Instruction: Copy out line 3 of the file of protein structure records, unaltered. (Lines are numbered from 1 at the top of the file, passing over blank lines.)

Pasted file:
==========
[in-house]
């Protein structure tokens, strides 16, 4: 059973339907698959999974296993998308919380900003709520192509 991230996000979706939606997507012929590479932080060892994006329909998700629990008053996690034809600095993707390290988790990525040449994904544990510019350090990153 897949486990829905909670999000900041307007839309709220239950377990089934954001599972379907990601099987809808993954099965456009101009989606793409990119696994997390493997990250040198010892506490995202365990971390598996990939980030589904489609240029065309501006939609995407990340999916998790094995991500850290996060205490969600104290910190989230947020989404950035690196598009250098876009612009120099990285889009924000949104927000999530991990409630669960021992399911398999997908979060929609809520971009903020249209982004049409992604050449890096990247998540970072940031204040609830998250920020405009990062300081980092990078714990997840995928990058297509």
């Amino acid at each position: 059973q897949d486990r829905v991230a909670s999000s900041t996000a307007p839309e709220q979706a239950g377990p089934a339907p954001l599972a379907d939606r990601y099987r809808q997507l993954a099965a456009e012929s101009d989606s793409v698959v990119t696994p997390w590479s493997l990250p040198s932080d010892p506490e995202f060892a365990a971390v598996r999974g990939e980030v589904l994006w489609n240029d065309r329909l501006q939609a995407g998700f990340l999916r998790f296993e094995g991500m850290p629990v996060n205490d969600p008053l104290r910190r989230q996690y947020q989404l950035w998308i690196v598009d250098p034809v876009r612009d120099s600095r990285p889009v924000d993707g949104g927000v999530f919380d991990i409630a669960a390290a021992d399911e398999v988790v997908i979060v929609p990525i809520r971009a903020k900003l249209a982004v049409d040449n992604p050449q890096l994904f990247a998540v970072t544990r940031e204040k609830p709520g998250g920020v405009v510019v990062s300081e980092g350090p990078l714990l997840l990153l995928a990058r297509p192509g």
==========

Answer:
């Amino acid at each position: 059973q897949d486990r829905v991230a909670s999000s900041t996000a307007p839309e709220q979706a239950g377990p089934a339907p954001l599972a379907d939606r990601y099987r809808q997507l993954a099965a456009e012929s101009d989606s793409v698959v990119t696994p997390w590479s493997l990250p040198s932080d010892p506490e995202f060892a365990a971390v598996r999974g990939e980030v589904l994006w489609n240029d065309r329909l501006q939609a995407g998700f990340l999916r998790f296993e094995g991500m850290p629990v996060n205490d969600p008053l104290r910190r989230q996690y947020q989404l950035w998308i690196v598009d250098p034809v876009r612009d120099s600095r990285p889009v924000d993707g949104g927000v999530f919380d991990i409630a669960a390290a021992d399911e398999v988790v997908i979060v929609p990525i809520r971009a903020k900003l249209a982004v049409d040449n992604p050449q890096l994904f990247a998540v970072t544990r940031e204040k609830p709520g998250g920020v405009v510019v990062s300081e980092g350090p990078l714990l997840l990153l995928a990058r297509p192509g």